In contrast, the less confident Ethel Lynn remained hidden in the kitchen. She’d suffered a host of culinary calamities since the first customer appeared this morning. Perhaps she was infected with opening day jitters. Perhaps she would serve up savory meals once she got into the swing of things. In the fervor of new and disbelieving ownership, Mary had overhauled the menu, bringing back a delectable array of historic recipes. Many of the offerings graced the finest Colonial tables long ago, like succulent beef dotted with cloves and cakes sweetened with Rum. The new menu also featured a Civil War recipe of chicken seared with cherries. The dessert menu included rich puddings and a Spice Cake from the Roaring Twenties so beloved by Calvin Coolidge, he’d made the confection a White House staple.
No wonder Ethel Lynn’s skills needed polish. The historic recipes were to blame for her bad start. With enough practice, she’d learn to make each dish with finesse. Customers would no longer risk upset stomachs, and the restaurant would thrive. Glancing heavenward, Mary prayed she’d hit on the problem.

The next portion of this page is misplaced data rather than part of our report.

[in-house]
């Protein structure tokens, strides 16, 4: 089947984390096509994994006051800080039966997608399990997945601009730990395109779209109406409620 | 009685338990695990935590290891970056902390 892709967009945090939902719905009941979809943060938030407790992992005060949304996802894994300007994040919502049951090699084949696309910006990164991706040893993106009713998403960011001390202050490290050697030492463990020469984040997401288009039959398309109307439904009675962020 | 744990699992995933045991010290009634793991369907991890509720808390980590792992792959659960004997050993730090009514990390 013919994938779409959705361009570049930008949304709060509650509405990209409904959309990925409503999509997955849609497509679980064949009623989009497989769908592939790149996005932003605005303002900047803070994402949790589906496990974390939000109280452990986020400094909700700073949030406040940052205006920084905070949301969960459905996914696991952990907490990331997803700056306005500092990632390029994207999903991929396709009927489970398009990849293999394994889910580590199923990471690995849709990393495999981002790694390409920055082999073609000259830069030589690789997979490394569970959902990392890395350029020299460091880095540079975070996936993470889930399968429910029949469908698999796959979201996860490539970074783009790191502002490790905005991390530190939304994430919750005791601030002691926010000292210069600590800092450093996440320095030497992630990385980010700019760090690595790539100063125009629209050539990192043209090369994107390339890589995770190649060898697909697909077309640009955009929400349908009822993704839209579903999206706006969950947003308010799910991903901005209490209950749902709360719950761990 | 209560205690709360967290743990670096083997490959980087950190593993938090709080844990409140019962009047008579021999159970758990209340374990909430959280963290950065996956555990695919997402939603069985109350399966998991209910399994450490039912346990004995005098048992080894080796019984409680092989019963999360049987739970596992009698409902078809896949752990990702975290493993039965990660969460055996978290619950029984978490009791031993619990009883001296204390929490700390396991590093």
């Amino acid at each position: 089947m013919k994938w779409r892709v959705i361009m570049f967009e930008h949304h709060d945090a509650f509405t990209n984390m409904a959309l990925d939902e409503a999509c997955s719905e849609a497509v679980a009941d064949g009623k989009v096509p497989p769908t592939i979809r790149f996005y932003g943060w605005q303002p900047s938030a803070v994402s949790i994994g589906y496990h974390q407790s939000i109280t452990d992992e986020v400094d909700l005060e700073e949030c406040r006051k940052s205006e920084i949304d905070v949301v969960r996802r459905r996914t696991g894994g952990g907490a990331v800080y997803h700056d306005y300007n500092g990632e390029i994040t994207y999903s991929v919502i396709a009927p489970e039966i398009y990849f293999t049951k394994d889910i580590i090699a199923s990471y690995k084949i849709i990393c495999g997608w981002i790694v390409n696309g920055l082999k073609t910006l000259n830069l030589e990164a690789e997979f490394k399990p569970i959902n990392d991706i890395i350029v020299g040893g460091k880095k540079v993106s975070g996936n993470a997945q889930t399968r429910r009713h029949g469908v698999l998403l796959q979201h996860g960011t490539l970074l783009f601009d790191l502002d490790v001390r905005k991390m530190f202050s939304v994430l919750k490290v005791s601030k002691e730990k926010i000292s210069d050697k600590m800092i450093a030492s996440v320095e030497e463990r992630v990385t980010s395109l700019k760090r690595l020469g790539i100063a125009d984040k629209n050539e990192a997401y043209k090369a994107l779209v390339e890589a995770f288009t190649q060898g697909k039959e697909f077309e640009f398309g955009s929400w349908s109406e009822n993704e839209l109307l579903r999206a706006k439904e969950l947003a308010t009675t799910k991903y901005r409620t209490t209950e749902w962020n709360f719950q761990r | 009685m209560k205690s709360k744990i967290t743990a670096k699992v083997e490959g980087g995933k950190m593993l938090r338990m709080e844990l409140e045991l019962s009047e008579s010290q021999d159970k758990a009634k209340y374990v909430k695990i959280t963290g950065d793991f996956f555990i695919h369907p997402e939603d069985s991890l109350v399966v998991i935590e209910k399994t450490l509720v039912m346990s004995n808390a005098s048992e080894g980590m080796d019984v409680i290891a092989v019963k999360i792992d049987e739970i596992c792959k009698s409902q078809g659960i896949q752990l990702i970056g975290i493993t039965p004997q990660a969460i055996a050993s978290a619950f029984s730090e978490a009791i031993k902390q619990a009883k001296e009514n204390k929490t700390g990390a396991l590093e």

The portly man fled toward the street. Delia marched up.
She said, “He didn’t leave a tip.”
Mary arched a brow. “Would you?”
“With Ethel Lynn running the kitchen? No.”
Given Ethel Lynn’s many years with the restaurant, the remark was unkind. Letting it go, Mary said, “Count your blessings. At least your customer didn’t demand a refund.”
“Point taken.” The waitress popped a fresh stick of gum into her mouth and chewed thoughtfully. “So. Your first day as the owner of Liberty’s one and only restaurant is a train wreck. Here’s a fun thought. We still have the dinner rush tonight.”